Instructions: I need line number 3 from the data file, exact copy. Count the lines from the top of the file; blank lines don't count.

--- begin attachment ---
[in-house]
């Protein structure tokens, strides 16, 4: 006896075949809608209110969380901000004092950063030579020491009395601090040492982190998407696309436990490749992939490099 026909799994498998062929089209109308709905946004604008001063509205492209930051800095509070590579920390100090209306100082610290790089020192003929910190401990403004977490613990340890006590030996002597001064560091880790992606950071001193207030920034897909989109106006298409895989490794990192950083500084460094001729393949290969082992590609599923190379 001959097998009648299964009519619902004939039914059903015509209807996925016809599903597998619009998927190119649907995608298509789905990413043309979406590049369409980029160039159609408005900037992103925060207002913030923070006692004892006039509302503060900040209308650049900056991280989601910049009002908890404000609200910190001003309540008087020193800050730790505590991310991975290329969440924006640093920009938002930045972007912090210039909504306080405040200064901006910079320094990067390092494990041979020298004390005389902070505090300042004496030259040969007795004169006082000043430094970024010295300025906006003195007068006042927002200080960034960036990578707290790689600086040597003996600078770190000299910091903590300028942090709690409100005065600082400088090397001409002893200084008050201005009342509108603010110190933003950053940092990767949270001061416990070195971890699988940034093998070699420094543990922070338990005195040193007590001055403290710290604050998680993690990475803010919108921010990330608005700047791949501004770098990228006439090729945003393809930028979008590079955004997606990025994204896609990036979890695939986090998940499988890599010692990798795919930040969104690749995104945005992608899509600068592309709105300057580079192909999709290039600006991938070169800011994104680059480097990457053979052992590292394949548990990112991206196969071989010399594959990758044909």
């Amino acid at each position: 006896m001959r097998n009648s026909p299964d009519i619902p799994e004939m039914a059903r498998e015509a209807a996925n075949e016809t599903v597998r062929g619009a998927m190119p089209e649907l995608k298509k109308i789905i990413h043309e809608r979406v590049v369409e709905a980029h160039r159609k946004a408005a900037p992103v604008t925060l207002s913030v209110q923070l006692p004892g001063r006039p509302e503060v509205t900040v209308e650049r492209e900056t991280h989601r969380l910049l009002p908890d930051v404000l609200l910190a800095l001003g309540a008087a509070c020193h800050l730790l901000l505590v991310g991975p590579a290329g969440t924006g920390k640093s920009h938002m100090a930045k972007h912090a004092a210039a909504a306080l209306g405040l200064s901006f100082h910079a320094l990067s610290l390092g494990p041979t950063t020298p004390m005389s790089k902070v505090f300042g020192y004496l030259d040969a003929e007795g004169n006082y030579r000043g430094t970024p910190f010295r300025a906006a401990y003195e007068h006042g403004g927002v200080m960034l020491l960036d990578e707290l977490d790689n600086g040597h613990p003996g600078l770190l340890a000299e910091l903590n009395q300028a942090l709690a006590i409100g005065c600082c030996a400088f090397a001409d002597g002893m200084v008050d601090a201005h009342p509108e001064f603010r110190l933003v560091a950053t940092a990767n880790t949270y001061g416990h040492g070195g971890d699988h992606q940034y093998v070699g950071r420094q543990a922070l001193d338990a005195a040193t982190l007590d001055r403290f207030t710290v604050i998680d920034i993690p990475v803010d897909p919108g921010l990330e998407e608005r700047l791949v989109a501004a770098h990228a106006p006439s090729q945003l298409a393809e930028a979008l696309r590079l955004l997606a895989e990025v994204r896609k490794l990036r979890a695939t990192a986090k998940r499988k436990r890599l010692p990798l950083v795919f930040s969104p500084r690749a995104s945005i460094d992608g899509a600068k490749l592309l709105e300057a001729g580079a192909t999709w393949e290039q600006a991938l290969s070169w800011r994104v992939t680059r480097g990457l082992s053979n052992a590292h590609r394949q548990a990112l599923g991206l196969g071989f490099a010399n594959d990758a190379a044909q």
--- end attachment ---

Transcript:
């Amino acid at each position: 006896m001959r097998n009648s026909p299964d009519i619902p799994e004939m039914a059903r498998e015509a209807a996925n075949e016809t599903v597998r062929g619009a998927m190119p089209e649907l995608k298509k109308i789905i990413h043309e809608r979406v590049v369409e709905a980029h160039r159609k946004a408005a900037p992103v604008t925060l207002s913030v209110q923070l006692p004892g001063r006039p509302e503060v509205t900040v209308e650049r492209e900056t991280h989601r969380l910049l009002p908890d930051v404000l609200l910190a800095l001003g309540a008087a509070c020193h800050l730790l901000l505590v991310g991975p590579a290329g969440t924006g920390k640093s920009h938002m100090a930045k972007h912090a004092a210039a909504a306080l209306g405040l200064s901006f100082h910079a320094l990067s610290l390092g494990p041979t950063t020298p004390m005389s790089k902070v505090f300042g020192y004496l030259d040969a003929e007795g004169n006082y030579r000043g430094t970024p910190f010295r300025a906006a401990y003195e007068h006042g403004g927002v200080m960034l020491l960036d990578e707290l977490d790689n600086g040597h613990p003996g600078l770190l340890a000299e910091l903590n009395q300028a942090l709690a006590i409100g005065c600082c030996a400088f090397a001409d002597g002893m200084v008050d601090a201005h009342p509108e001064f603010r110190l933003v560091a950053t940092a990767n880790t949270y001061g416990h040492g070195g971890d699988h992606q940034y093998v070699g950071r420094q543990a922070l001193d338990a005195a040193t982190l007590d001055r403290f207030t710290v604050i998680d920034i993690p990475v803010d897909p919108g921010l990330e998407e608005r700047l791949v989109a501004a770098h990228a106006p006439s090729q945003l298409a393809e930028a979008l696309r590079l955004l997606a895989e990025v994204r896609k490794l990036r979890a695939t990192a986090k998940r499988k436990r890599l010692p990798l950083v795919f930040s969104p500084r690749a995104s945005i460094d992608g899509a600068k490749l592309l709105e300057a001729g580079a192909t999709w393949e290039q600006a991938l290969s070169w800011r994104v992939t680059r480097g990457l082992s053979n052992a590292h590609r394949q548990a990112l599923g991206l196969g071989f490099a010399n594959d990758a190379a044909q």